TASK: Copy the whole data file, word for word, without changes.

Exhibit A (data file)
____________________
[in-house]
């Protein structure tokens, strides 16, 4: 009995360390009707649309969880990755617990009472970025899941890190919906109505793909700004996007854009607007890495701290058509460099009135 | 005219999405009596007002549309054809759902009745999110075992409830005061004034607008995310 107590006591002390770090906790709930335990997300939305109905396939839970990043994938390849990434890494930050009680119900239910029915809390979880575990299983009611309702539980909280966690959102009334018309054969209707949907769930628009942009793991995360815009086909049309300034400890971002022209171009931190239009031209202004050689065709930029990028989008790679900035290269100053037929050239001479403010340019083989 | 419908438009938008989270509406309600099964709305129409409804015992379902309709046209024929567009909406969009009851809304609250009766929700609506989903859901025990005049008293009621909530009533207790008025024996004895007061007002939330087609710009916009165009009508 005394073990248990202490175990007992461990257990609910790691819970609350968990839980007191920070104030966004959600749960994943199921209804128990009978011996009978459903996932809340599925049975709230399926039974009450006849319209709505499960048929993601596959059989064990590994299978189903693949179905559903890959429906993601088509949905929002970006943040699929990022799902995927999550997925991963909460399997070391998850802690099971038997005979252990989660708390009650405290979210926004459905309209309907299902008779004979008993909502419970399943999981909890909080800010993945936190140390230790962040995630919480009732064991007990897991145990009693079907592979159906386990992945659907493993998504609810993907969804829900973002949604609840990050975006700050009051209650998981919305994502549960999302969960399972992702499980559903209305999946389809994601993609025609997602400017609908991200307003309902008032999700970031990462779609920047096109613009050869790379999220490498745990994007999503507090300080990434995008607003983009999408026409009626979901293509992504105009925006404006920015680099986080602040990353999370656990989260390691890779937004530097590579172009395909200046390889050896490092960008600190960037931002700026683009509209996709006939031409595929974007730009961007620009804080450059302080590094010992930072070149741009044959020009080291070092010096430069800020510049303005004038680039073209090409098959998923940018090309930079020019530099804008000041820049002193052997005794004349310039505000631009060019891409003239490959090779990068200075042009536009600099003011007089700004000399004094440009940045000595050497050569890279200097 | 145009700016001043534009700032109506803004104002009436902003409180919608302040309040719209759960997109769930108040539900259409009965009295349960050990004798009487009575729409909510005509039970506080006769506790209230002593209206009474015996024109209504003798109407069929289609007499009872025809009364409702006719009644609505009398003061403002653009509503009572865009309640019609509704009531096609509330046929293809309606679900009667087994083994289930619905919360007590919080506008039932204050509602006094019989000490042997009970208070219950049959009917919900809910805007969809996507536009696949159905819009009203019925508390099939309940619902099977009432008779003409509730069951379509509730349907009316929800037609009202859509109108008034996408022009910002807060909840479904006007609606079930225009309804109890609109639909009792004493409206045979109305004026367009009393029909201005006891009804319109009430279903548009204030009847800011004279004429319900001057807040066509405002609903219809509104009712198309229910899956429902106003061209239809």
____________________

[in-house]
């Protein structure tokens, strides 16, 4: 009995360390009707649309969880990755617990009472970025899941890190919906109505793909700004996007854009607007890495701290058509460099009135 | 005219999405009596007002549309054809759902009745999110075992409830005061004034607008995310 107590006591002390770090906790709930335990997300939305109905396939839970990043994938390849990434890494930050009680119900239910029915809390979880575990299983009611309702539980909280966690959102009334018309054969209707949907769930628009942009793991995360815009086909049309300034400890971002022209171009931190239009031209202004050689065709930029990028989008790679900035290269100053037929050239001479403010340019083989 | 419908438009938008989270509406309600099964709305129409409804015992379902309709046209024929567009909406969009009851809304609250009766929700609506989903859901025990005049008293009621909530009533207790008025024996004895007061007002939330087609710009916009165009009508 005394073990248990202490175990007992461990257990609910790691819970609350968990839980007191920070104030966004959600749960994943199921209804128990009978011996009978459903996932809340599925049975709230399926039974009450006849319209709505499960048929993601596959059989064990590994299978189903693949179905559903890959429906993601088509949905929002970006943040699929990022799902995927999550997925991963909460399997070391998850802690099971038997005979252990989660708390009650405290979210926004459905309209309907299902008779004979008993909502419970399943999981909890909080800010993945936190140390230790962040995630919480009732064991007990897991145990009693079907592979159906386990992945659907493993998504609810993907969804829900973002949604609840990050975006700050009051209650998981919305994502549960999302969960399972992702499980559903209305999946389809994601993609025609997602400017609908991200307003309902008032999700970031990462779609920047096109613009050869790379999220490498745990994007999503507090300080990434995008607003983009999408026409009626979901293509992504105009925006404006920015680099986080602040990353999370656990989260390691890779937004530097590579172009395909200046390889050896490092960008600190960037931002700026683009509209996709006939031409595929974007730009961007620009804080450059302080590094010992930072070149741009044959020009080291070092010096430069800020510049303005004038680039073209090409098959998923940018090309930079020019530099804008000041820049002193052997005794004349310039505000631009060019891409003239490959090779990068200075042009536009600099003011007089700004000399004094440009940045000595050497050569890279200097 | 145009700016001043534009700032109506803004104002009436902003409180919608302040309040719209759960997109769930108040539900259409009965009295349960050990004798009487009575729409909510005509039970506080006769506790209230002593209206009474015996024109209504003798109407069929289609007499009872025809009364409702006719009644609505009398003061403002653009509503009572865009309640019609509704009531096609509330046929293809309606679900009667087994083994289930619905919360007590919080506008039932204050509602006094019989000490042997009970208070219950049959009917919900809910805007969809996507536009696949159905819009009203019925508390099939309940619902099977009432008779003409509730069951379509509730349907009316929800037609009202859509109108008034996408022009910002807060909840479904006007609606079930225009309804109890609109639909009792004493409206045979109305004026367009009393029909201005006891009804319109009430279903548009204030009847800011004279004429319900001057807040066509405002609903219809509104009712198309229910899956429902106003061209239809």